As part of its anti-terrorism strategy, the government is currently consulting on Prevent, a document which outlines the intended duty of those working at every level of our education, health and prison services in preventing people from being drawn into terrorism.
We clearly need to address the issue of terrorism, why people espouse terrorist ideologies and why they act on that espousal. But is limiting the freedom of swathes of people the most effective way to promote a cohesive society built on strong communities? Is encouraging public sector workers to evaluate the ideologies of those children, young people and families that they serve the most effective way to nurture trust? Or will it create alienation, sectarianism and a bunker mentality in people who would like to go about their lives openly and peacefully, but who are forced into defensiveness through fear?
Don Horrocks, Head of Public Affairs at the Evangelical Alliance, has written in detail about the threat to freedom in our Universities, particularly with reference to the life of Christian groups on campus. Under the new mandate, all visiting speakers will have to allow sight of their presentation, including broadcast footage, at least 14 days before the visit (report sections 64-66). These rules will also apply to Further Education institutions (sections 88-90, 94-95).
The situation for schools, nurseries and child minders is a little different. The British values/SMSC/broad and balanced curriculum agenda that is already causing alarm forms a substantial part of the requirement (section 111). The document states that ‘schools should be safe spaces in which children and young people can understand and discuss sensitive topics including terrorism and the extremist ideas that are part of the terrorist ideology and learn how to challenge these ideas’ (section 106). But it will also require staff to intervene and report children at risk of being drawn into terrorism (section 113).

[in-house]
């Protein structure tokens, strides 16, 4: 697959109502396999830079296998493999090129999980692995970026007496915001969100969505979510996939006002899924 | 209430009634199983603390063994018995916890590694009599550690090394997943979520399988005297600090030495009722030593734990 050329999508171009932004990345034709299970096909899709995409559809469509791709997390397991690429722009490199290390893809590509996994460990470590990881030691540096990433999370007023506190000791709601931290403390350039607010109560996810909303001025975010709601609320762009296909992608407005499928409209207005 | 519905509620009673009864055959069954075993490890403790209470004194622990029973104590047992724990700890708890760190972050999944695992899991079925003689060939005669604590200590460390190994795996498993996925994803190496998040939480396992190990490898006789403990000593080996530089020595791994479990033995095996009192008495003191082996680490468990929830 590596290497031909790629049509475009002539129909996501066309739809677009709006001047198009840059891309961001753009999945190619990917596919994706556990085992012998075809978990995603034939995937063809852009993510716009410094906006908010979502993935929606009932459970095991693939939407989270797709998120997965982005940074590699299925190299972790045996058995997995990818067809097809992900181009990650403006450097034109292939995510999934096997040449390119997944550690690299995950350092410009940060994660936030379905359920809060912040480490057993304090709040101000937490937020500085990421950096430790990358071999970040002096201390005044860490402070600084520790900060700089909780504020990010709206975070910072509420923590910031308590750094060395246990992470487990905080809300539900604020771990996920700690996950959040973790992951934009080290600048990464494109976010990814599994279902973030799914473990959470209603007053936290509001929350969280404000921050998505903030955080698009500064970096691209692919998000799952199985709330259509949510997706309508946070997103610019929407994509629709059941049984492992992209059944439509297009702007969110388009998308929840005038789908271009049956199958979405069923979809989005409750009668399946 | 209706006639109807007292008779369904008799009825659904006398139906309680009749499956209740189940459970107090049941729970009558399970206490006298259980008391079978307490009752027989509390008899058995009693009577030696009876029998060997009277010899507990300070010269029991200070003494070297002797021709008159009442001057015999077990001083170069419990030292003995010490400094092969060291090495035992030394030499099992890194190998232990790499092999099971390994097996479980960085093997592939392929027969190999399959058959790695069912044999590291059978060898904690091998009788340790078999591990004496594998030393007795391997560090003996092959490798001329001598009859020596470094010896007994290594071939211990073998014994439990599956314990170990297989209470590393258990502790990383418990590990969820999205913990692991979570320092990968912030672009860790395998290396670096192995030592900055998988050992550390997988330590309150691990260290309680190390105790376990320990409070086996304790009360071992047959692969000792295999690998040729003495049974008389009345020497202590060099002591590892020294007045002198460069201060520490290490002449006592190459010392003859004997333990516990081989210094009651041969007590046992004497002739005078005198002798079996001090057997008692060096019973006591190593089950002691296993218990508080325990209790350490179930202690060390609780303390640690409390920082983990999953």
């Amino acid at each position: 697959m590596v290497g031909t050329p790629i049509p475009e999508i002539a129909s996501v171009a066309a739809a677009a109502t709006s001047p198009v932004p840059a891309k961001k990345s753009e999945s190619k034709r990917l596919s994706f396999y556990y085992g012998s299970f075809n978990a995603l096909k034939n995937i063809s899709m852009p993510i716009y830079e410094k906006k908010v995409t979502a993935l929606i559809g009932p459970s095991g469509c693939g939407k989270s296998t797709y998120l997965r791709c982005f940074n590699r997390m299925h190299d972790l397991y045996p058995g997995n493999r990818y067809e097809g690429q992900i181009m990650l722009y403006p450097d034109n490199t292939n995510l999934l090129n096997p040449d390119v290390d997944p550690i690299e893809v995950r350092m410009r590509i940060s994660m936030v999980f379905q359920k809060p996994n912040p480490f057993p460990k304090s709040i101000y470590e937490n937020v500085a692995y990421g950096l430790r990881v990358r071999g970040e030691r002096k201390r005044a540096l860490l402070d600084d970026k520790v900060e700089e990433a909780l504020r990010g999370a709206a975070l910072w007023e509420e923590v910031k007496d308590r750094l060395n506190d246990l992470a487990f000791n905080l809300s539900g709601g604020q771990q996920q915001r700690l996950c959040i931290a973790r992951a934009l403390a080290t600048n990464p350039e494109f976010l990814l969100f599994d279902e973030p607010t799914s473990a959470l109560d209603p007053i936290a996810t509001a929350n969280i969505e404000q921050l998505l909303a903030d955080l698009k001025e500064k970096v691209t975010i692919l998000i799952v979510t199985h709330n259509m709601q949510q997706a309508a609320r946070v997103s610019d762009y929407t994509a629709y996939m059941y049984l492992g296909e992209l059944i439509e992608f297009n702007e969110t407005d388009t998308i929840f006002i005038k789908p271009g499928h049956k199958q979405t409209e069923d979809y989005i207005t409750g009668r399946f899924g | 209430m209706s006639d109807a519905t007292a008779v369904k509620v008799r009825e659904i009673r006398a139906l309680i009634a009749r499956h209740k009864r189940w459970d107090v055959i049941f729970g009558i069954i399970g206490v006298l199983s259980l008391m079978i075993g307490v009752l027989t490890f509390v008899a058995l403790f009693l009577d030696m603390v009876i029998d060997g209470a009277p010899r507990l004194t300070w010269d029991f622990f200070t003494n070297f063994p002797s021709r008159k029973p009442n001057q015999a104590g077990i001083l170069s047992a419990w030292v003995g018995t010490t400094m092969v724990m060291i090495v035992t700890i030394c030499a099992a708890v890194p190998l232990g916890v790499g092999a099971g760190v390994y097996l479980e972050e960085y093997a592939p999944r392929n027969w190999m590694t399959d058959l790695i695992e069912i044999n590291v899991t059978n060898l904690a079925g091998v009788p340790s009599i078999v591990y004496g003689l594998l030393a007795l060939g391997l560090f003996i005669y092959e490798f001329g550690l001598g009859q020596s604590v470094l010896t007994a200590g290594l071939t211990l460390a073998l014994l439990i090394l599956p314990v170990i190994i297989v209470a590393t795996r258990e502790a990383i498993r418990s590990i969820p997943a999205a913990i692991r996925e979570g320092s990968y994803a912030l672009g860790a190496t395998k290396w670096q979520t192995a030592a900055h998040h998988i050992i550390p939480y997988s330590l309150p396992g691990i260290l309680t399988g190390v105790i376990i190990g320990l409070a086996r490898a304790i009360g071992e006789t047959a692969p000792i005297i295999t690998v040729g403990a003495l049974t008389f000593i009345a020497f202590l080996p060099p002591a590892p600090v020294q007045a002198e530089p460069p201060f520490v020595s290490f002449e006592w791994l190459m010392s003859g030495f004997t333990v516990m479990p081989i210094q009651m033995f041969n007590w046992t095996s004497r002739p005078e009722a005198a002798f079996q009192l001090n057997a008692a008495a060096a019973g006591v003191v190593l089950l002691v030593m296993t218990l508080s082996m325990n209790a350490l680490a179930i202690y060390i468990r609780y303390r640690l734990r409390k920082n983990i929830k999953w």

This raises some worrying issues. What effect will this have on the trust relationships that we build so carefully with our students and their families, if they feel they are being spied on? What climate will the fear that this engenders create in our classrooms? And how can sensitive topics be discussed in such a climate? The legislation will stifle the very open debate which it suggests that schools should facilitate.
But there are not only fundamental flaws in the content of this document, but in the thinking that informs it. There is an assumption that exposure to a dangerous idea creates a terrorist. But it clearly does not. Even exposure to extremist ideology in total does not, of itself, create terrorists. They are products of the much more complex set of cultural and personal views that inform their values: a government can neither legislate against hearts and minds nor win those hearts and minds for good through limiting the freedom of the rest of its society.
The consultation is open until midday on 30 January. However, the consultation process is itself flawed by bias. Questions assume agreement with the intended course of action and merely ask for more information to extend the reach of the strategy. In order to express any personal concern, you will need to contact your MP or write directly to the Home Office.
As we’ve seen with British values, poorly defined strategy allow for wide interpretation by monitoring authorities. Please respond to this consultation in order to protect not just the freedom of Christians, but also the essential freedoms on which our democracy is built.